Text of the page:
Despite growing publicity, a significant number of people are still unaware of the connection between food and climate change. They don’t realize that the meat on their plate was probably raised in an environmentally damaging CAFO (Concentrated Animal Feeding Operation), with little to no regard for the animal’s welfare. They don’t think about the immense amount of greenhouse gas emmiting fossil fuels that are burned to produce, process, package, and ship their food to them (take a look at the label on your produce- there’s a good chance it doesn’t say USA on it).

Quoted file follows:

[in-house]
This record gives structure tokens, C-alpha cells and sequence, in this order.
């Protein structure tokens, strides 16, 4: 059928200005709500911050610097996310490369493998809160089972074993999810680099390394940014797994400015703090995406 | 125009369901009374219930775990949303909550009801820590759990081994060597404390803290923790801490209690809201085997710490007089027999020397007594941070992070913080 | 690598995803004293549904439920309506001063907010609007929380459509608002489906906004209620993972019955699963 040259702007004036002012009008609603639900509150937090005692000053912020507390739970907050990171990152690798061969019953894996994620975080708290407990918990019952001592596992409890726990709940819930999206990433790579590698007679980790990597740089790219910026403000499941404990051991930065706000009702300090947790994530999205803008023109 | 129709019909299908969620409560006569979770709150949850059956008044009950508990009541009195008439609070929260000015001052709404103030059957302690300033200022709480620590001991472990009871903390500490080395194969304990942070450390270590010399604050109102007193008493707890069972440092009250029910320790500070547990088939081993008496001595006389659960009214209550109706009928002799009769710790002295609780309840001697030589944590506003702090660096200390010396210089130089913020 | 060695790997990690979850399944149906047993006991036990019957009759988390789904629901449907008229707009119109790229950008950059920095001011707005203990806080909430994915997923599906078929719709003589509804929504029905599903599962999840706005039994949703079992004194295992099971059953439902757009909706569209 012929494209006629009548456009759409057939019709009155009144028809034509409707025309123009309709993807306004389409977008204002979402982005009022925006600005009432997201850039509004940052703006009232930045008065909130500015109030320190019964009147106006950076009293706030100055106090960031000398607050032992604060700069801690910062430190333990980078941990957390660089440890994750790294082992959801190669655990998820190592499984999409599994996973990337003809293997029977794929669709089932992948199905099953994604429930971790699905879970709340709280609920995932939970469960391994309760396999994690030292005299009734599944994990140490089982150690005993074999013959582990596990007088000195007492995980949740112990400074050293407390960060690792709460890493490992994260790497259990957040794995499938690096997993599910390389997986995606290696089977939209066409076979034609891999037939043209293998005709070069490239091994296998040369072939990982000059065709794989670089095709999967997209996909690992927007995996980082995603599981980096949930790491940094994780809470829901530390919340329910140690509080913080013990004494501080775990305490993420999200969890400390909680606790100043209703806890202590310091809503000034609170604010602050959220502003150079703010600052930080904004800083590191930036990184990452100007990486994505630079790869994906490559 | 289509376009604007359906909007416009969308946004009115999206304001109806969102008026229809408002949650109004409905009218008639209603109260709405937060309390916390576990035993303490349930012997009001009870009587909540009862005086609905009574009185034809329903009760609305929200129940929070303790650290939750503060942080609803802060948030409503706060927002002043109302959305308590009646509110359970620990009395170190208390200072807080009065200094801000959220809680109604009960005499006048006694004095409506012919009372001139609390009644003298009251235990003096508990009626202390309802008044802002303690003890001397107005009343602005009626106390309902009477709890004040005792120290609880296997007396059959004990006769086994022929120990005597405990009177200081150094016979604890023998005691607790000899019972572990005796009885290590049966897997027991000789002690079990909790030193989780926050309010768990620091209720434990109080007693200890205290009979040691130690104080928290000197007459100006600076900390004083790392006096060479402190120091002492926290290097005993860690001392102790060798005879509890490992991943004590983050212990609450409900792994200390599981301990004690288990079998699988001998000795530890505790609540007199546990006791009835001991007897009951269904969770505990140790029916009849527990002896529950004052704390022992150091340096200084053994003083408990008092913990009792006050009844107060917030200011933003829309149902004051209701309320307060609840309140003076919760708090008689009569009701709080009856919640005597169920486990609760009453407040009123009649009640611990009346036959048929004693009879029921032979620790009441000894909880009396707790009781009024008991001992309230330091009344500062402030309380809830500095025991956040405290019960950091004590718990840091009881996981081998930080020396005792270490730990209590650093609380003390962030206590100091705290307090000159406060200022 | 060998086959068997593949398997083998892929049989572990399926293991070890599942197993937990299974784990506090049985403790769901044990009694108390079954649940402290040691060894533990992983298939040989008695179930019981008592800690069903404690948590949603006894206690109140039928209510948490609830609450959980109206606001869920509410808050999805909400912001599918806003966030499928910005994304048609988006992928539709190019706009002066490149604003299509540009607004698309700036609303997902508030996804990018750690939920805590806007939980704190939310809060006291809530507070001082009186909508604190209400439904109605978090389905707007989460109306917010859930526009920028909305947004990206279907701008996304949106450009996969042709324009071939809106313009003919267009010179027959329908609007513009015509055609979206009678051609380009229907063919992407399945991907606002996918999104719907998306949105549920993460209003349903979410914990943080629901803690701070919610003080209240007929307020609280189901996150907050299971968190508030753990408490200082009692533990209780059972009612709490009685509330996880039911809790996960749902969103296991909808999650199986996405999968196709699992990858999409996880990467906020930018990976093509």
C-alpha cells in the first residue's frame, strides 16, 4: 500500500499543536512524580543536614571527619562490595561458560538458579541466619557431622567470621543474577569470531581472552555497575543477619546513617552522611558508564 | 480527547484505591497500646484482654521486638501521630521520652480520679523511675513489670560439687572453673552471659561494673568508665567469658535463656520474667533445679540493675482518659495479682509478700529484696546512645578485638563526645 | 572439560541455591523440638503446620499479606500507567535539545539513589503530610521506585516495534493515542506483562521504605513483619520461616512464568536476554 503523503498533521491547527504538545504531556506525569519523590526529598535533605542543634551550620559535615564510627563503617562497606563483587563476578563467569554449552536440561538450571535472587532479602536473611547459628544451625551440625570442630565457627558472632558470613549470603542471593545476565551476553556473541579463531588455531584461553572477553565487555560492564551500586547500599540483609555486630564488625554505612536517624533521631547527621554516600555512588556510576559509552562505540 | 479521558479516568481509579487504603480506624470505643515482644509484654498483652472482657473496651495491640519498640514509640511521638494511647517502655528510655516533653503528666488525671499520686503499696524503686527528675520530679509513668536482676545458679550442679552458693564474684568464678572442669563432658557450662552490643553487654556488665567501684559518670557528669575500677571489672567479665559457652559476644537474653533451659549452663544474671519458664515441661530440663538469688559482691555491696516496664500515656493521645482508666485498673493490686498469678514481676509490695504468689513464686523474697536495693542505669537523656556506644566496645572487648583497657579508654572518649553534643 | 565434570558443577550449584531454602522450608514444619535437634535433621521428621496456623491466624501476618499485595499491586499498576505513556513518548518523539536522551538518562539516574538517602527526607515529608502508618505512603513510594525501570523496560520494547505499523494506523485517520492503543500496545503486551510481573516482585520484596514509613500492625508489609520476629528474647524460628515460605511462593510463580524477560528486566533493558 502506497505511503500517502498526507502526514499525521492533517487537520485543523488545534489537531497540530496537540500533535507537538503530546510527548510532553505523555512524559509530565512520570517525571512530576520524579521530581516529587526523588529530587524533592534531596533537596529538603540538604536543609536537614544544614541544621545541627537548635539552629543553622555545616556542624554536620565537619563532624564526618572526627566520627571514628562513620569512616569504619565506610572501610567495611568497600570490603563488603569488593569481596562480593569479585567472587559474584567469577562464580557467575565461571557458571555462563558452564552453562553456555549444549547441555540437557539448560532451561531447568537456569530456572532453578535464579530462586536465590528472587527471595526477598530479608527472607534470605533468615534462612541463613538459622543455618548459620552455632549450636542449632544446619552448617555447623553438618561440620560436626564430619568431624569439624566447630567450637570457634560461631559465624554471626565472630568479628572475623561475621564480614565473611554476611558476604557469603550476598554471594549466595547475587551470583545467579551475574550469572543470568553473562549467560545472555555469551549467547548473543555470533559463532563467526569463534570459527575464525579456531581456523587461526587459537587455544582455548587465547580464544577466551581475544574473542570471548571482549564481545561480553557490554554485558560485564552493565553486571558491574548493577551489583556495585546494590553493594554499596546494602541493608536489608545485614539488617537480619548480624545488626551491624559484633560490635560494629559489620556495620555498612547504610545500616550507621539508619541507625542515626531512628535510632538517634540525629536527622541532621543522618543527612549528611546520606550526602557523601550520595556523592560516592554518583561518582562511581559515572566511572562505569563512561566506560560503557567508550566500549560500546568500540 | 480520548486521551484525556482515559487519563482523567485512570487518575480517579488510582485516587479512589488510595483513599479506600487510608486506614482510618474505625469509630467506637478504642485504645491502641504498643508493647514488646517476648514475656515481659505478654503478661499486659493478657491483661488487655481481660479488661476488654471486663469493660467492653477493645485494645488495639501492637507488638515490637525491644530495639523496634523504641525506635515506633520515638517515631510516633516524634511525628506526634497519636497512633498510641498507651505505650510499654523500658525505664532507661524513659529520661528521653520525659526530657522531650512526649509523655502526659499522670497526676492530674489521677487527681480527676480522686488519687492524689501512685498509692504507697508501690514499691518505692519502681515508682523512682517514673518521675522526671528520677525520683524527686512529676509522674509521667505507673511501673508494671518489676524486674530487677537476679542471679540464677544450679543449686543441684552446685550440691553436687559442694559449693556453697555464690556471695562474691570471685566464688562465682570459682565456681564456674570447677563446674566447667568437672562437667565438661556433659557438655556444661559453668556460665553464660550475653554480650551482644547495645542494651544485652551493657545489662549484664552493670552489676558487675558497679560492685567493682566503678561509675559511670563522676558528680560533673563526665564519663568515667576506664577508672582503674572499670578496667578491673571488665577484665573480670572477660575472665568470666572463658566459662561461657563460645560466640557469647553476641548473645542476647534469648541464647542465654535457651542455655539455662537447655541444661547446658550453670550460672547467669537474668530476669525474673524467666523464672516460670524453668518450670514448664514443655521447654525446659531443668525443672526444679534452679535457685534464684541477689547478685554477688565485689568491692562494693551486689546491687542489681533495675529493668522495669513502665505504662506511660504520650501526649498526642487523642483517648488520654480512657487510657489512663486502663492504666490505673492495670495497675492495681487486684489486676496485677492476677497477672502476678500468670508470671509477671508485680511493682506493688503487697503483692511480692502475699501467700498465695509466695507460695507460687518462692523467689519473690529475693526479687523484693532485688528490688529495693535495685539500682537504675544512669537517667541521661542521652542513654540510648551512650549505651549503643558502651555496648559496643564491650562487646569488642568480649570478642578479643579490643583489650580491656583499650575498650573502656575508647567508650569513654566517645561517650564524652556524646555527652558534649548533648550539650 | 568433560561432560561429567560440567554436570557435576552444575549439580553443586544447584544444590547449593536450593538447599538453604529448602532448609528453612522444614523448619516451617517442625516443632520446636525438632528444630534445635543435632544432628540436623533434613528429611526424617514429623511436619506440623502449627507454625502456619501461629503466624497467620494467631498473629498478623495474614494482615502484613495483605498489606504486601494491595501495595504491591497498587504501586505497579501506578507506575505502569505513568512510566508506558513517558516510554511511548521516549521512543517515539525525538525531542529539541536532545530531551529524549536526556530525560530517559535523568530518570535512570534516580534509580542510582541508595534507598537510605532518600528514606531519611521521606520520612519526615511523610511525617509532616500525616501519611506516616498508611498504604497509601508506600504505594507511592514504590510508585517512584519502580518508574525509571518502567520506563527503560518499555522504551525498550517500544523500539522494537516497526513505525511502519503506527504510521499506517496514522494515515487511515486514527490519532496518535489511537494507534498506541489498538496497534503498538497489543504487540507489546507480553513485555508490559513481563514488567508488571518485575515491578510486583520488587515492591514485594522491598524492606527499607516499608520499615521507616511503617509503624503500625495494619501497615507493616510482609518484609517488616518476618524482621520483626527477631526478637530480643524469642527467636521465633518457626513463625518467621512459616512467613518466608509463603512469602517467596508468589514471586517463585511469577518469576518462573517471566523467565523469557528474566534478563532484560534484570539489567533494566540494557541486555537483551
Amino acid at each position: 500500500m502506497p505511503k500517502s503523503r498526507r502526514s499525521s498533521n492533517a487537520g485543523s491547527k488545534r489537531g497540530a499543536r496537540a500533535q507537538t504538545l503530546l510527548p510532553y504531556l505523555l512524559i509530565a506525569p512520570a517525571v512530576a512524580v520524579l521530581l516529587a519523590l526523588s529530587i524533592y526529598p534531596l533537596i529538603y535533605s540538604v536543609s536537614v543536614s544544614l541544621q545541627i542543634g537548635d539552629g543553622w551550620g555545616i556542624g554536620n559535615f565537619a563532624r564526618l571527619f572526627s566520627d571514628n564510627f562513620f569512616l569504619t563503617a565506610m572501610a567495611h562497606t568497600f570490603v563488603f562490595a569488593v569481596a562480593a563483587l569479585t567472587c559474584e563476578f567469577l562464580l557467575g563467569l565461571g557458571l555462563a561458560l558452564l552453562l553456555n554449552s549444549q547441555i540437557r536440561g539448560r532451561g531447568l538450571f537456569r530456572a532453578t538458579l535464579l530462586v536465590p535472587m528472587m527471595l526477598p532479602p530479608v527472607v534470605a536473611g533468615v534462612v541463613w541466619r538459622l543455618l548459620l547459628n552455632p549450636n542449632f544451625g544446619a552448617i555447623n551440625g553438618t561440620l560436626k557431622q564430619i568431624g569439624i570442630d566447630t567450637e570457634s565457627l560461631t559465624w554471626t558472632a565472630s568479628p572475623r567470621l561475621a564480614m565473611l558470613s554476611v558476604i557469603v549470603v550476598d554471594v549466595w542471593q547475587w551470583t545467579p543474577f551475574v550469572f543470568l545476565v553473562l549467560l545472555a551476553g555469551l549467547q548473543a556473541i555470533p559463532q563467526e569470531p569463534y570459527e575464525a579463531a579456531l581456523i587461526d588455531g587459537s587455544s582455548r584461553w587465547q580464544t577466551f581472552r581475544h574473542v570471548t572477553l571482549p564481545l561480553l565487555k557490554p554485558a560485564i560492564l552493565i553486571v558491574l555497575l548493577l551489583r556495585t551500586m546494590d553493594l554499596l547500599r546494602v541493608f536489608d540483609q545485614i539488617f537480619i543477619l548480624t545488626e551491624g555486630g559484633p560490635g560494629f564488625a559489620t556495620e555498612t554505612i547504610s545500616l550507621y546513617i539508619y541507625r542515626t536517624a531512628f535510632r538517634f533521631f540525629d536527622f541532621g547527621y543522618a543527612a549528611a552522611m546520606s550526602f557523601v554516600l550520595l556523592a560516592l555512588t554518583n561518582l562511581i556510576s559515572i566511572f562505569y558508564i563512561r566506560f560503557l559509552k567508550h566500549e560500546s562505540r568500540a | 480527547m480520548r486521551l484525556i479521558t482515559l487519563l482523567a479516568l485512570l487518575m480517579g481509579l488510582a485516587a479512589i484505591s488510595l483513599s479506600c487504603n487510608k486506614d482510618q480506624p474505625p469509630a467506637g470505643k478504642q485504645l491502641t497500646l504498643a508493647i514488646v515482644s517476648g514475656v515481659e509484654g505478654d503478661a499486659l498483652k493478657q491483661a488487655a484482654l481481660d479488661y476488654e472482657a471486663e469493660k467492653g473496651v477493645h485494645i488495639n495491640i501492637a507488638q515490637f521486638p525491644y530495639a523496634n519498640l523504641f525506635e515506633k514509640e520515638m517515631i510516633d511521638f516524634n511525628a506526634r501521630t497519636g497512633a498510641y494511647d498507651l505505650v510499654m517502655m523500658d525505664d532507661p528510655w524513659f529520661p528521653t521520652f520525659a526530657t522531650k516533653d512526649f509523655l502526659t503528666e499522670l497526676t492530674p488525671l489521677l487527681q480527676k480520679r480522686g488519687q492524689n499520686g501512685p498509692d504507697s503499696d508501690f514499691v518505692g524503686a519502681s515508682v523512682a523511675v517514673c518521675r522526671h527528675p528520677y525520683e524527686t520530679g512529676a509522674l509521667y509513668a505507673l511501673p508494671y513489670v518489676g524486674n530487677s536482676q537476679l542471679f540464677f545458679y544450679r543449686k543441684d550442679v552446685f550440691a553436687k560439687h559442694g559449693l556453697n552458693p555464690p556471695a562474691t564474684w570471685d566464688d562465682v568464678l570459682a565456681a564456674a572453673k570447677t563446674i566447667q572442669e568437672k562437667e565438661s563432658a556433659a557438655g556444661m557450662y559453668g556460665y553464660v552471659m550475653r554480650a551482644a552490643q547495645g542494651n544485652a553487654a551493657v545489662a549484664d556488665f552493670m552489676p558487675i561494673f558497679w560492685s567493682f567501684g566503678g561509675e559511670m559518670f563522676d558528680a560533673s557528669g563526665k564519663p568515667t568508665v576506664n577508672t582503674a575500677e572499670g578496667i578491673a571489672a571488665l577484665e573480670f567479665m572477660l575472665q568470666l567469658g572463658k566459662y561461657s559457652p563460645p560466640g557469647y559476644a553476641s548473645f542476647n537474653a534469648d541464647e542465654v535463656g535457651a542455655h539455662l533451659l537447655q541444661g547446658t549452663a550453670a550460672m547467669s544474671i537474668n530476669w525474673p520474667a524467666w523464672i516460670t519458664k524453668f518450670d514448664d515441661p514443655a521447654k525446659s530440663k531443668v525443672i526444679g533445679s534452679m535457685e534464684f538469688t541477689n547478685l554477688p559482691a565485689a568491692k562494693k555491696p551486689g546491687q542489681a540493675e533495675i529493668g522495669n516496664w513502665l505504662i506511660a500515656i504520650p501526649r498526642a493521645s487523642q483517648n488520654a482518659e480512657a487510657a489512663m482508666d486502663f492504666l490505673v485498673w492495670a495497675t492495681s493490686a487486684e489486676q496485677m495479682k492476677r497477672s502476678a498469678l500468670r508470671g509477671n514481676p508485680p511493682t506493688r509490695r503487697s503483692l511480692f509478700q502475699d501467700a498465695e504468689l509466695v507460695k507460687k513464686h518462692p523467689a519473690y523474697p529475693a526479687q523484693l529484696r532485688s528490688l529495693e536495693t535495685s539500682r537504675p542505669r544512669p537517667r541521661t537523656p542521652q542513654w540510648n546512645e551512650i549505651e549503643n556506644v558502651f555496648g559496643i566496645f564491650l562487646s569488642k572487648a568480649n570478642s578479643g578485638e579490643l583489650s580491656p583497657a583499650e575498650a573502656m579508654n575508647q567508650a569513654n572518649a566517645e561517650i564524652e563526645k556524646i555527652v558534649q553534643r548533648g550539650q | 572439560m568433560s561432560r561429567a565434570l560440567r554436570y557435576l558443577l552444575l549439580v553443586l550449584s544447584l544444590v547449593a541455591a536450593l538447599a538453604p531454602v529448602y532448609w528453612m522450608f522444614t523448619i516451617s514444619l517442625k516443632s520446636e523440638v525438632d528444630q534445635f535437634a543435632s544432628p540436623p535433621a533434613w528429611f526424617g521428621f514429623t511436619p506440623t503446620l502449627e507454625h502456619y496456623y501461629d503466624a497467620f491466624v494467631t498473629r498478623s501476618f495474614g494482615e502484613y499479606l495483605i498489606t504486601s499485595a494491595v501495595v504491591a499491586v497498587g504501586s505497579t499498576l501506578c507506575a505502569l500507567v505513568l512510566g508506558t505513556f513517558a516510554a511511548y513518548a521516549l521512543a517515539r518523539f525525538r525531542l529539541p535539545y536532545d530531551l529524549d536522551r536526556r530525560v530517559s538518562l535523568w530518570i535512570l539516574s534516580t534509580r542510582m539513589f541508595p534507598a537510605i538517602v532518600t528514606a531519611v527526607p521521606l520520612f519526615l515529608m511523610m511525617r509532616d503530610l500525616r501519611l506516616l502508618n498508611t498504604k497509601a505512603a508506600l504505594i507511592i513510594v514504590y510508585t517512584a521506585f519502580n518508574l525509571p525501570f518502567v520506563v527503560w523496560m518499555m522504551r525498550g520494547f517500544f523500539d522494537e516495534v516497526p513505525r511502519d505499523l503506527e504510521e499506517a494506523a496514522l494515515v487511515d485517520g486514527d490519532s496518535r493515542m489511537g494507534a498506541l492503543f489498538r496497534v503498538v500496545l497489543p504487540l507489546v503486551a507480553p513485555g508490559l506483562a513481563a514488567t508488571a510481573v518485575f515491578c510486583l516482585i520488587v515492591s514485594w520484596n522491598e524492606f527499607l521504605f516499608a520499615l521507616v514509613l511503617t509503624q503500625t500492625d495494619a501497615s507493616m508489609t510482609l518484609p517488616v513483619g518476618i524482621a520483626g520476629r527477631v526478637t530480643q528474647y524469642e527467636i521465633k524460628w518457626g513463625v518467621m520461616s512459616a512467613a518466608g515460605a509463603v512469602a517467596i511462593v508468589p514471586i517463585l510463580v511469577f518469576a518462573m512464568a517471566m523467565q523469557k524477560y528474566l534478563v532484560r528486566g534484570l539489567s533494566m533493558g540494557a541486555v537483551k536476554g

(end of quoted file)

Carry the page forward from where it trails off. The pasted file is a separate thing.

This is why I recommend Anna Lappe’s book, Diet for a Hot Planet. The connection between food and environmental sustainability is an in-depth and complex subject, but Lappe makes it easy to understand. The author uses plenty of evidence, all documented, to support her claims, and information is laid out in a logical way. She explains all the dangers of genetically modified crops, industrialized large-scale agribusiness, corporations like Monsanto and Unilever, and chemical-intensive farming. Even more importantly, she supplies readers with tips on how they can make changes when it comes to food that actually help both the planet and the consumer (i.e. buy local, reducing emissions from food transport, and organic, reducing chemicals put into land, food, and body). The book highlights the problems posed by industrial agriculture, while also instilling in the reader the sense that he/she can do something about it by making different decisions at the grocery store or, better yet, the farmers’ market.